How Do Pilots Make Up Time in the Air?

By: Nathan Chandler  | 
copilots in cockpit
Pilots have ways of making up time in the air besides pressing the pedal to the metal. Digital Vision/Getty Images

You've just started the first leg of an international flight and your flight's been delayed. But as you taxi to the runway the pilot's voice booms over the intercom, giving you fresh hope that you'll make your connection – because she says she may be able to make up lost time during the trip.

But how in the world do commercial airline pilots "make up" for lost time when they know their flight is running behind? Are they pressing extra-hard on the accelerator?


There are actually a number of ways that pilots can turn back the clocks and get you and your fellow passengers to your next stop on time. Spoiler alert: None of them involve weird sci-fi wormholes or "Top Gun" scene reenactments.

When pilots need to catch up on their schedules, they must first alert air traffic control (ATC) regarding the situation. ATC, of course, provides guidance and direction for all flights to ensure maximum safety and efficiency, and without their go-ahead, your pilot simply can't do anything to make the flight more expeditious. When ATC and pilots coordinate, they may find some wiggle room in the flight plan.

Understand that flight plans are rarely straight lines from Point A to Point B. Instead, they're a series of waypoints that guide the plane along to its destination. By omitting a waypoint or two, called "direct routing," the pilot might be able to shave several minutes from a flight plan.

Jim Cox is a retired US Airways pilot who now operates an aviation safety consulting company called Safety Operating Systems. In an email interview, he said route adjustments are common in the industry. "ATC has preferred routing out of and into large cities. They require that routing be the filed flight plan routing; depending on traffic ATC may approve a request to shorten the flight path between navigation waypoints," he says.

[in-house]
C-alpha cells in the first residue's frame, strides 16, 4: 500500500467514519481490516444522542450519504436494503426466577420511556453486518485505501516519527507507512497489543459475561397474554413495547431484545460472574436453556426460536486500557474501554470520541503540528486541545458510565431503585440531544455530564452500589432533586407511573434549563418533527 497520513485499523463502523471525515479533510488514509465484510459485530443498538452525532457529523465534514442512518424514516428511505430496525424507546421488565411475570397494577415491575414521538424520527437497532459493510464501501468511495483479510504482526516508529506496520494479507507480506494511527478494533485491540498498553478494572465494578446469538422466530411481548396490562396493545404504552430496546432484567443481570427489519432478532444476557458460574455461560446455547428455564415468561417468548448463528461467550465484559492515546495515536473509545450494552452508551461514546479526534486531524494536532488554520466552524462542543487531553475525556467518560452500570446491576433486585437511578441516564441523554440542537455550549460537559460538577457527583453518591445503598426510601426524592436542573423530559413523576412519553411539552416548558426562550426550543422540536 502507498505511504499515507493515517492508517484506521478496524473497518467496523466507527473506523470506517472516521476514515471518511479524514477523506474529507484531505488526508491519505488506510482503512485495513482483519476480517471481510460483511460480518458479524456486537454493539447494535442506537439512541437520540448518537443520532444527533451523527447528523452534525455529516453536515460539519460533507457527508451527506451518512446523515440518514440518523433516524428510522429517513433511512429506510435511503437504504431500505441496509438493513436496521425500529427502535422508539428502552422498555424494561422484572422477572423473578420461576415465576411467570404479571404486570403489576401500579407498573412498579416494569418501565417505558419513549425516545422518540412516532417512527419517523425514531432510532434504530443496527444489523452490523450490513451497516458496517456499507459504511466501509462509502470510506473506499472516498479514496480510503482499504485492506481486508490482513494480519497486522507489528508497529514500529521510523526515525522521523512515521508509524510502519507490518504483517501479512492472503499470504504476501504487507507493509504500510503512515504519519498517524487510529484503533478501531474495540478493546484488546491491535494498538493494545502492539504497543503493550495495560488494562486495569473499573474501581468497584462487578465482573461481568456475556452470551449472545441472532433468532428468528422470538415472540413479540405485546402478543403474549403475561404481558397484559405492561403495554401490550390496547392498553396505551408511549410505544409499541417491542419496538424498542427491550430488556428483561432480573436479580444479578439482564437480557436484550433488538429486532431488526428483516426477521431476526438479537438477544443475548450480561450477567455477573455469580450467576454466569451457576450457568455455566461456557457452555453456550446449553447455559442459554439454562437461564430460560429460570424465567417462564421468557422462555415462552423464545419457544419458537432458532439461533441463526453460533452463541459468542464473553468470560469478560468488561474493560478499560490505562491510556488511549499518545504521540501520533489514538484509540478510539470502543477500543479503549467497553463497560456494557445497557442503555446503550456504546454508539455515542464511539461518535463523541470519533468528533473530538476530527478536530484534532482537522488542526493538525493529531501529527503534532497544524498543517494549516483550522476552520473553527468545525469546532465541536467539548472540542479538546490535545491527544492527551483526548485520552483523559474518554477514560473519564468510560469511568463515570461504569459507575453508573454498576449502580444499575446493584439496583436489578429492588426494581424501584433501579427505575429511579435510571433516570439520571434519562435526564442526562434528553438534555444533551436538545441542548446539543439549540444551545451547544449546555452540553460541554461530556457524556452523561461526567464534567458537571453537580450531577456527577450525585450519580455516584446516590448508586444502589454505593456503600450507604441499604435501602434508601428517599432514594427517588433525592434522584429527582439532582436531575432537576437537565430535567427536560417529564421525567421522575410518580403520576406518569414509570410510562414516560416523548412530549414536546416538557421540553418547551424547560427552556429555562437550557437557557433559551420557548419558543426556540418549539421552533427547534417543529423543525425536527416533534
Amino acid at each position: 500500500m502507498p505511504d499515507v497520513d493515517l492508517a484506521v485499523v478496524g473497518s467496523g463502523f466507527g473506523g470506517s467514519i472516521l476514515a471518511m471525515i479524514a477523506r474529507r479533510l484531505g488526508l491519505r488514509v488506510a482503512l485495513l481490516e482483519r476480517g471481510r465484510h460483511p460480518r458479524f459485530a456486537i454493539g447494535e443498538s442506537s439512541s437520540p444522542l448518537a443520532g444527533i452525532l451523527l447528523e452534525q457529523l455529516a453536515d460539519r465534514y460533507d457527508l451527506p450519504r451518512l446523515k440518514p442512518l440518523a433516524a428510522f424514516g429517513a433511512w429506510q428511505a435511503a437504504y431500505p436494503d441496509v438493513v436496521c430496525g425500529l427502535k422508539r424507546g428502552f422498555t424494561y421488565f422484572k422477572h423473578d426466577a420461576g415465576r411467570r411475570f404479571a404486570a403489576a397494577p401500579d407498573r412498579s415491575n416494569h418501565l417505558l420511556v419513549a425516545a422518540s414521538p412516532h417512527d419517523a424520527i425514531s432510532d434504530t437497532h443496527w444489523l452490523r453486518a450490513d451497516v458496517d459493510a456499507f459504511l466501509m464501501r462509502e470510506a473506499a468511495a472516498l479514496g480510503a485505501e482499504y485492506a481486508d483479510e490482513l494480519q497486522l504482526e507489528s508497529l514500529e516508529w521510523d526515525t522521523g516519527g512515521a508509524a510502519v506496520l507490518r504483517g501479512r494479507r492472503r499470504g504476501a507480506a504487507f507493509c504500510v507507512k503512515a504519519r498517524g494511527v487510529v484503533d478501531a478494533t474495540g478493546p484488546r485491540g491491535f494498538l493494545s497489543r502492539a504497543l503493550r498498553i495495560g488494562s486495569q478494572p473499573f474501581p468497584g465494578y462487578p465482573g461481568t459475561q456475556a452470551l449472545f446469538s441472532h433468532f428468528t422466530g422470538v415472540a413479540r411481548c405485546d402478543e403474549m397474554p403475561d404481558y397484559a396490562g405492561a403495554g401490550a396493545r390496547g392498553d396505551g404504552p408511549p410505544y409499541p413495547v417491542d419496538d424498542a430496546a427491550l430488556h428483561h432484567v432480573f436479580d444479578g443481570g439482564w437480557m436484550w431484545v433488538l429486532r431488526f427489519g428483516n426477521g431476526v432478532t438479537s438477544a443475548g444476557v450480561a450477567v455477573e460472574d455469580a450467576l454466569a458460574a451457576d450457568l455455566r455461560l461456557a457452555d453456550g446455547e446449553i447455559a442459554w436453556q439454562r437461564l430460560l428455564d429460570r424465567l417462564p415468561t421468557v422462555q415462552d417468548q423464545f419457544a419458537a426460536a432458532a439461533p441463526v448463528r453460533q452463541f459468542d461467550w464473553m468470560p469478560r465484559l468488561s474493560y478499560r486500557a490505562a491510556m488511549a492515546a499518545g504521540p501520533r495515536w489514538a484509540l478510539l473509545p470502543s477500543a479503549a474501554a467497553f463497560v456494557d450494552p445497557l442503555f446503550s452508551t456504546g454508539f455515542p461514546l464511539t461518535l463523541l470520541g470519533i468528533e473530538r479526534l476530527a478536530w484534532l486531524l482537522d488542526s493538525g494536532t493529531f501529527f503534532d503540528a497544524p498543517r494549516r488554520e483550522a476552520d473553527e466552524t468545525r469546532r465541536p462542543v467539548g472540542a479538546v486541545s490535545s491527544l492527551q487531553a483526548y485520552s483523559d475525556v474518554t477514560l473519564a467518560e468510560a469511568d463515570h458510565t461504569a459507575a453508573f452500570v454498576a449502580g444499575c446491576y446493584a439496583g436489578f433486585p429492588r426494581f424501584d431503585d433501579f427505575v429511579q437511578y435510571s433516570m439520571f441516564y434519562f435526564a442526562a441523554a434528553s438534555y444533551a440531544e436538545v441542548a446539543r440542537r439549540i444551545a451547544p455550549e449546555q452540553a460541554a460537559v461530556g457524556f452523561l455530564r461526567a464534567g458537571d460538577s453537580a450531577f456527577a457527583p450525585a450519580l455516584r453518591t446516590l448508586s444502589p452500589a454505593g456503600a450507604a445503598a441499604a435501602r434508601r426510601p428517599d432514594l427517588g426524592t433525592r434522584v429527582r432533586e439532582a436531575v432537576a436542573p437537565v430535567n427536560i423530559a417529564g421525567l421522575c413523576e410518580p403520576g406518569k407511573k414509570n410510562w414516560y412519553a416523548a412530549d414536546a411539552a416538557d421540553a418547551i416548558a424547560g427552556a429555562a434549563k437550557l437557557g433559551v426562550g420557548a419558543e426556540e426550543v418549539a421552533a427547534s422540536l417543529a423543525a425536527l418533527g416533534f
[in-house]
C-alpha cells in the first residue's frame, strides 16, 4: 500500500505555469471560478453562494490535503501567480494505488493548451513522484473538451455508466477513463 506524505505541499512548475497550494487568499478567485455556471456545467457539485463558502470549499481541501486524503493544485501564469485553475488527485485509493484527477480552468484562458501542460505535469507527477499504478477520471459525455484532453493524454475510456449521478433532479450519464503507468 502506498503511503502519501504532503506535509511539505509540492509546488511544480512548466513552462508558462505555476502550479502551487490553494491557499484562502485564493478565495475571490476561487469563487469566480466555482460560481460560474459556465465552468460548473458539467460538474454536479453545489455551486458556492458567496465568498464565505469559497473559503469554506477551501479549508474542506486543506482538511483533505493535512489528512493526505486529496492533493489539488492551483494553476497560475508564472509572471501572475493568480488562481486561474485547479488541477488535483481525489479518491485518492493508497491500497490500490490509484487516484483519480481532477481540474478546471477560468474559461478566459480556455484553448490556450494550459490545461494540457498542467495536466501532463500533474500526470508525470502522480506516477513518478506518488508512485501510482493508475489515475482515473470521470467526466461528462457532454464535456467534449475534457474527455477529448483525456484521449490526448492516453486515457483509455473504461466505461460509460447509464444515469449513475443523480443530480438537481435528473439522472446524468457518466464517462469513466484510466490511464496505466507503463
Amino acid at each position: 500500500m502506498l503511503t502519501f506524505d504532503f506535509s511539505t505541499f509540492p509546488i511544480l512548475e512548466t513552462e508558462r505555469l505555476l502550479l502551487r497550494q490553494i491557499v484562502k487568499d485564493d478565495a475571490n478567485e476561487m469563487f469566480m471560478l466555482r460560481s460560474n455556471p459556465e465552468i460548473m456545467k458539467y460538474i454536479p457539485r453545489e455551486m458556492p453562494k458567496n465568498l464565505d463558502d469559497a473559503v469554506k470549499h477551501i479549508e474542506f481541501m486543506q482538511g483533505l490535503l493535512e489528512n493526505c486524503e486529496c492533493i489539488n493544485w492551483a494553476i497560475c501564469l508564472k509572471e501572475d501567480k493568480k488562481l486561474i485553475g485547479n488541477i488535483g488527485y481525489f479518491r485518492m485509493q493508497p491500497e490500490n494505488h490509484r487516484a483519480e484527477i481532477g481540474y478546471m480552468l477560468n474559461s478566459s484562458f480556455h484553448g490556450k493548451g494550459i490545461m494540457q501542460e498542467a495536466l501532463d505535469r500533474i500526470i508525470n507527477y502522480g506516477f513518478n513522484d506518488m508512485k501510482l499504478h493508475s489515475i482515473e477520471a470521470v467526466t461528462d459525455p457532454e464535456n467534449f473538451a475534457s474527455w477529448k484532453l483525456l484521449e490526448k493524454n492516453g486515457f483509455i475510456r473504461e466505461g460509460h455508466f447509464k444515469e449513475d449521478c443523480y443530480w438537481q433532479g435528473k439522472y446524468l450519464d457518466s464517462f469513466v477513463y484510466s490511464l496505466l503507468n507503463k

Consequently, this means that with shorter flights there isn't much a pilot can do to save time – longer flights are a better bet for pilots that need to make up time.


Headwinds and Tailwinds

In addition to the route itself, wind conditions greatly affect flight time. A significant headwind (blowing against the plane) will slow the plane's overall speed; a tailwind (pushing the plane) can reduce flight time. If pilots can't avoid headwinds, they'll do their best to minimize a gale's effects on the plane.

Prevailing winds tend to blow from west to east in many parts of the world, so airlines tend to choose the most efficient routes given typical winds for time of day, or even by season. On days when the prevailing winds veer into a different direction, pilots may find that their flight time drops significantly compared to days or weeks earlier.


So airline routes that go west to east or vice versa would allow a pilot to use the wind to save time, assuming weather conditions are favorable. You won't find wind conditions helping with north/south routes.

You might wonder why pilots don't simply increase the plane's speed to make up for time. Modern airliners are already built to fly at optimum maximum speeds. Simply increasing the plane's speed typically accomplishes little in terms of time savings and burns a lot more of an airline's most precious (and most costly) resource – fuel. Even on very long flights, accelerating burns hundreds of extra pounds of fuel and saves (at best) only minutes on overall trip time.

As you consider your schedule, keep in mind that airlines measure trip time using various terms, including flight time and block time. Block time includes events like taxiing and takeoff. Trips to and from busy airports like Atlanta or New York have more cushion built into their block time to give pilots a better chance of reaching their destinations on time. It's on your actual flight time, when the wheels aren't touching the ground, that your pilot may be able to cut a few corners and save time.

Let's end with a caveat regarding any fantasies you might harbor about flying everywhere really fast and ahead of schedule. Airlines work best with highly structured schedules because there's a limited amount of airport infrastructure and manpower to process flights. For instance, if there are 15 gates for disembarking passengers, a sixteenth plane that arrives early has nowhere to go. Similarly, ground crews can only handle so much luggage at once, meaning passengers might arrive ahead of schedule but then pace waiting impatiently for their bags. So, arriving early isn't always a good thing.

The best way to arrive on time at a destination – without your pilot having to resort to any shortcuts – is simply for the plane to leave on time. Some airlines are better at that than others.


Frequently Answered Questions

Do pilots use vertical speed?
Pilots use vertical speed when they need to climb or descend quickly. For example, if a pilot needs to avoid a thunderstorm, they may use vertical speed to descend below the clouds.